I then lived in Elgin, Illinois for a while, and I was in this really crazy band called Earwax Control. We played totally free music. We even had a TV set on stage, we sometimes painted our faces, things like that. But I think it was too advanced for a lot of people back then, we were doing that in the 70's. However, through that band I met a lot of musicians and played with different people in Chicago. There was a great trombone player named Bill Porter, that was very instrumental in hooking up me and my wife, Barbara. One night I was playing in his band, and Barb played the break with a singer, and even though I thought Barb was really beautiful, I didn't talk to her that night. A couple of months later, Barb and her friend had an audition for a club, but Bill, who was also a booking agent, didn't like their drummer, and he asked me to play for their audition so they could get the gig, and that was it..we've been together for 27 years. Also at that time, I was playing with a really amazing tenor player named Joe Daley. I joined him in the mid-seventies and I met a lot of people through him as well. That's how I kind of met Pat Metheny. Pat called me around 1977-78 to do some things with him, but I turned him down because I had been playing with Joe Daley for a few years by then and we had a big week at the Jazz Showcase and I didn't want to let Joe down. Pat said he always respected that type of loyalty.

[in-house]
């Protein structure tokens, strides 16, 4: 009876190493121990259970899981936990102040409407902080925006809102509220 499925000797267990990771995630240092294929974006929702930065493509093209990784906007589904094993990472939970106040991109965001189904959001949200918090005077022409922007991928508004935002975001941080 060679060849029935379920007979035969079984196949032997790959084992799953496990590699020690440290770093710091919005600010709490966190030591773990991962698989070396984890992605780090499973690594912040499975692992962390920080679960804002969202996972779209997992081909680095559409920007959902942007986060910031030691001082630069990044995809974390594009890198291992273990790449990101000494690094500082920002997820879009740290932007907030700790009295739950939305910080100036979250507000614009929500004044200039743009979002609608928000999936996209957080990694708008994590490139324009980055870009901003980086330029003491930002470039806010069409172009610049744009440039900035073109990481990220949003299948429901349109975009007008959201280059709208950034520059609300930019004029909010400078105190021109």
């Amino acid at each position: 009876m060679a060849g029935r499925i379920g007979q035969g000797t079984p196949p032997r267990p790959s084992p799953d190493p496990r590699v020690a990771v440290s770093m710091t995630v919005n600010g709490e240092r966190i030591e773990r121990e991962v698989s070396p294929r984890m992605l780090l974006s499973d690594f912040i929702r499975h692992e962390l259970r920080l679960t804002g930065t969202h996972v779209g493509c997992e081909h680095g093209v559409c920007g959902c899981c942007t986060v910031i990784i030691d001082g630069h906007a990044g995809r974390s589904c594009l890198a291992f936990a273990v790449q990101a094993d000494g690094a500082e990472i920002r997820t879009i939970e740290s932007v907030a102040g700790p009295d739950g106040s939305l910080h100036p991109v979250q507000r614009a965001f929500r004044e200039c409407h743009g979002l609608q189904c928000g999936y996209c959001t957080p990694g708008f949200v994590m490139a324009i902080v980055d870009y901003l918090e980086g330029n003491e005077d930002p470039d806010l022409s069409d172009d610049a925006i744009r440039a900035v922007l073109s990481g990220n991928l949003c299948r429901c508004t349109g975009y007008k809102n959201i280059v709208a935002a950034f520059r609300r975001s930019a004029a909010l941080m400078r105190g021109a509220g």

Later on, I started going out on the road with a band called The Simon and Bard Group. That's the first time that I started touring really extensively. It was great, because even though we were making very little money, sleeping on people's floors, driving forty-eight hours straight to get to some gig, sometimes in the middle of nowhere, we were making some good music. Pat Metheny saw me playing on the road with them one night in Portland, Oregon and he hired me to join his band. Obviously, my experience with Pat was important for me, because here I was, a local drummer in Chicago and then all the sudden I was on the world stage, touring all over the world. But like with many good things in life, even though we played some great music every night and it was a great experience in which I certainly learned a lot, it finally was time to leave and move on, and that was that.